US Army mum on whether bases will keep Confederate names

Debate is heating up throughout the country over what to do with Confederate statues and memorials. But it appears, at least for now, that 10 major U.S. Army bases will keep the names of Confederate soldiers.

The Army refused to answer questions last week on whether those bases – including Fort Bragg in North Carolina, Fort Hood in Texas, and Fort Benning in Georgia – will keep their names, the Charlotte Observer reported.

All 10 U.S. military bases named for Confederate soldiers are located in the South.

Fort Bragg in North Carolina is one of 10 U.S. Army bases named for Confederate soldiers. (Reuters)

Prior to this month’s violence in Charlottesville, Va., the most recent time the names of Army bases were strongly debated was in 2015, after the slaying of nine black church members in Charleston, S.C.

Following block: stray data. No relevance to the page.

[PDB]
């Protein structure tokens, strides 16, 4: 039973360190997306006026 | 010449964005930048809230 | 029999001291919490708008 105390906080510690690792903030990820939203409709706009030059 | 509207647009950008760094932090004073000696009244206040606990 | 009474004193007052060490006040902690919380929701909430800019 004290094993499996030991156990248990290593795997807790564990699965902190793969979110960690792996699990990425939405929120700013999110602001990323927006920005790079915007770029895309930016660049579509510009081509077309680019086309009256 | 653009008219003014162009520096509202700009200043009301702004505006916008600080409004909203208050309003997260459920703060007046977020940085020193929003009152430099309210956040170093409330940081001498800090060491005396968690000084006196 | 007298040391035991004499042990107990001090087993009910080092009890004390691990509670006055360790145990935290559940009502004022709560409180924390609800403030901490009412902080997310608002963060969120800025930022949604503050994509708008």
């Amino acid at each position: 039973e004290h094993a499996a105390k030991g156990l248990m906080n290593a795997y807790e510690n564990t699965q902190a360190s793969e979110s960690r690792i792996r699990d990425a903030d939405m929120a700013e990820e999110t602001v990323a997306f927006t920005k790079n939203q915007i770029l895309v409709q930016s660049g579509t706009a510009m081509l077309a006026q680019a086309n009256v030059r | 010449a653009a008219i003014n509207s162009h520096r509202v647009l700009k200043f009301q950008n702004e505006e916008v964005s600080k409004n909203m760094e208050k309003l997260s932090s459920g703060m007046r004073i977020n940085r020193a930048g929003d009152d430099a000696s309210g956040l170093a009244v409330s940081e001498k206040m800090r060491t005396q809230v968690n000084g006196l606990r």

At that time, Army Col. Steve Warren, a Pentagon spokesman, told Time there was “no discussion” regarding changing the names.

Base names are based on “individuals, not causes or ideologies,” public affairs chief Army Brig. Gen. Malcolm Frost said in 2015, adding that each base “is named for a soldier who holds a place in our military history.”

The other seven Army bases named for Confederate soldiers are Fort Rucker in Alabama; Fort Gordon in Georgia; Camp Beauregard and Fort Polk in Louisiana; and Fort A.P. Hill, Fort Lee and Fort Pickett in Virginia.